The Green Bay Packers and San Francisco 49ers will play host for what should be an incredibly entertaining Wild Card matchup this afternoon, especially if the nail-biting playoff games yesterday are any indication of what is to come. This enticing matchup will feature the much-publicized tundra of Lambeau (it is going to be wicked cold out there) and a bid from Aaron Rodgers and the Packers to get revenge on the 49ers for what Colin Kaepernick and Co. did last year in the playoffs. The Packers may be the higher seed, but they are the underdogs. Even so, they are scary underdogs because of the fact that they have the game’s best QB, and it will be interesting to see if their potent passing attack is enough to carry the day against an elite, well-rounded 49ers squad.
Green Bay Packers Pass Offense vs. San Francisco 49ers Pass Defense
The Packers simply need to score early and often, and they have to use the great gifts of Aaron Rodgers and his wide receivers to the fullest advantage. The 49ers secondary has a great group of starters with the likes of Donte Whitner, Tramaine Brock, Tarell Brown, and Eric Reid, but they are going to be thin at corner with Carlos Rogers fully expected to be out with a hamstring injury. With Rogers out, the 49ers will be forced to use Eric Wright as their nickel corner and Perrish Cox as their dime corner, and while neither player is terrible, neither player matches up well with the deep Packers receivers.
I mean, the Packers have Jordy Nelson, Randall Cobb, James Jones, and Jarrett Boykin to contend with. All of those guys can play in the slot if needed, and both Nelson and Cobb are downright deadly in the slot. Nelson is deadly because he’s an elite WR who is pretty much great at everything, and Cobb is deadly due to his explosiveness; he’s a playmaker in every sense. The 49ers are going to find it difficult to contain those guys in the slot, so the Packers need to make every effort to spread the field vertically. This will also help Eddie Lacy find more gaps, and I also find it hard to believe that the 49ers can stop the Packers if they align both Nelson and Cobb in the left and right slots at the same time. What the Packers need to do is outfox the 49ers defense and create mis-matches. While this isn’t easy to do, Mike McCarthy is one of the best in the business at working mis-matches in favor of the offense.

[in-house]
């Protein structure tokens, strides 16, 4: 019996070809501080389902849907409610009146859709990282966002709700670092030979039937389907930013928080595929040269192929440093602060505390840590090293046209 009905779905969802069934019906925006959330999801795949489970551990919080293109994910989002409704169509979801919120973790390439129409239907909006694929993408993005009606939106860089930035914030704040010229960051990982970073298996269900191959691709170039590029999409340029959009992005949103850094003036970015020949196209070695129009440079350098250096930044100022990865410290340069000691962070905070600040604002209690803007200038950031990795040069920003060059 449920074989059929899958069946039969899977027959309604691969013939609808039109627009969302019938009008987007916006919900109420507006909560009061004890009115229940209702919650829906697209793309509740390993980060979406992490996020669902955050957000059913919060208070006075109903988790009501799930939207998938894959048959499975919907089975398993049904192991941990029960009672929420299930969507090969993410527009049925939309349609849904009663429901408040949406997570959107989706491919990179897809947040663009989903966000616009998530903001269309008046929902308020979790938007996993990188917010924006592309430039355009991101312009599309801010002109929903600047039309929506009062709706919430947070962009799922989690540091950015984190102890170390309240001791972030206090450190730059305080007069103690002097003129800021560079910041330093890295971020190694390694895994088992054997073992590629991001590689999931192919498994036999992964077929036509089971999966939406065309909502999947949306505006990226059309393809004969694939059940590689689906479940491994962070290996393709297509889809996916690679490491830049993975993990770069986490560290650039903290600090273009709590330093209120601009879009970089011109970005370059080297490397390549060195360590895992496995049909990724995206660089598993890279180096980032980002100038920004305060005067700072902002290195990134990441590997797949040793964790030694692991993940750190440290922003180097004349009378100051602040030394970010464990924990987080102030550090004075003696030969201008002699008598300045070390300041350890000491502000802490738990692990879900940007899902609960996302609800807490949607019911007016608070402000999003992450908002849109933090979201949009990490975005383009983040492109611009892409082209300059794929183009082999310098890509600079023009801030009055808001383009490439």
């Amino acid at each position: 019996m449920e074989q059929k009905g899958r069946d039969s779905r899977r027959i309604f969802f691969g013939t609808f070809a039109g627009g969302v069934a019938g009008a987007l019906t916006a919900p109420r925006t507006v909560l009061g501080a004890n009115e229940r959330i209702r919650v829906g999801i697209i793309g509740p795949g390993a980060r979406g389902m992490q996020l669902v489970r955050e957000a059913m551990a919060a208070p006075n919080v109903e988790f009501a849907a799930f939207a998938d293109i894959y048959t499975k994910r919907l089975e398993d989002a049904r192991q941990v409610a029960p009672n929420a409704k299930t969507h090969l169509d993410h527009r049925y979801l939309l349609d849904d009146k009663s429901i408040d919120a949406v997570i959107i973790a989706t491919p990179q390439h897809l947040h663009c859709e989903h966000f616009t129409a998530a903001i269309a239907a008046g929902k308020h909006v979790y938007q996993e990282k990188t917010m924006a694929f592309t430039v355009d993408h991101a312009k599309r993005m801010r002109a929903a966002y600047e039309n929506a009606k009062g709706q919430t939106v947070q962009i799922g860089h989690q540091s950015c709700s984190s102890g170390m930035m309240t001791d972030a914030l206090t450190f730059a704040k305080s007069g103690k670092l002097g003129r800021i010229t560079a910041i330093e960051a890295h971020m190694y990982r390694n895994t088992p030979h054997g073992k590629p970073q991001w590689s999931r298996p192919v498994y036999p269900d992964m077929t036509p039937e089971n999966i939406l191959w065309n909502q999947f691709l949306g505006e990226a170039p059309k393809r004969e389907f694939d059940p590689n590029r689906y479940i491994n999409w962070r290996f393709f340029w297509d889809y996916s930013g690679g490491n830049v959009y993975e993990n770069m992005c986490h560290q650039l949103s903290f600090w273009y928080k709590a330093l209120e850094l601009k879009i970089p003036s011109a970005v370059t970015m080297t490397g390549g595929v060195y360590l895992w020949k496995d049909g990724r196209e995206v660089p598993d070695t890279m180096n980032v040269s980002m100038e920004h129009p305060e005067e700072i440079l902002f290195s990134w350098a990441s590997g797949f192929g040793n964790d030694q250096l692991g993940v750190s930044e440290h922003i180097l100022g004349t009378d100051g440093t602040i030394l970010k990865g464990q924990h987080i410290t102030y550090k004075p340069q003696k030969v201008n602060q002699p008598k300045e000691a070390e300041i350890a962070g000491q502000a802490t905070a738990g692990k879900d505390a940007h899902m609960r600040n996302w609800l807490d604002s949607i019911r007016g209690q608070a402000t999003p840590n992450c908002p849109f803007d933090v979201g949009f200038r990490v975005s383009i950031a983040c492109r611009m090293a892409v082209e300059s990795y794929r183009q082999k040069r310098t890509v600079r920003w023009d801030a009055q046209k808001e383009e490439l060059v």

Packers Run Offense vs. 49ers Run Defense
This is going to be one of the most interesting matchups of the day, because it’s strength-on-strength for these two teams (well, the Packers pass offense is actually their true strength, but we all know how good they are on the ground now). Eddie Lacy is the front-runner for Rookie of the Year, and he deserves huge praise for his work carrying the offense and alleviating pressure off of limited-but-serviceable backup QB Matt Flynn in the absence of Aaron Rodgers. Lacy is one of the most powerful workhorse backs in the league, and his awareness, solid cutting ability, and explosion through gaps make him such a dangerous rusher. We know Lacy is going to be good and he always gets more “real estate” than the blocking in front of him, but how good will the Packers blocking be?
The big key in this matchup is the Packers offensive line, and it all starts up the middle. Everyone on the Packers offensive line will have to be solid, because pretty much everyone on the 49ers defense is going to do a solid job of run defense. We know Josh Sitton is going to be great, but how will the other guys fare out? The 49ers display great gap discipline and really know how to flow to the ball, and they have four elite run defenders in NaVorro Bowman, Patrick Willis, Justin Smith, and Ray McDonald. If the Packers can’t generate enough push or get to the second level, then Lacy will have to be magnificent. It will also be interesting to see how many carries James Starks gets, because he’s been solid all year.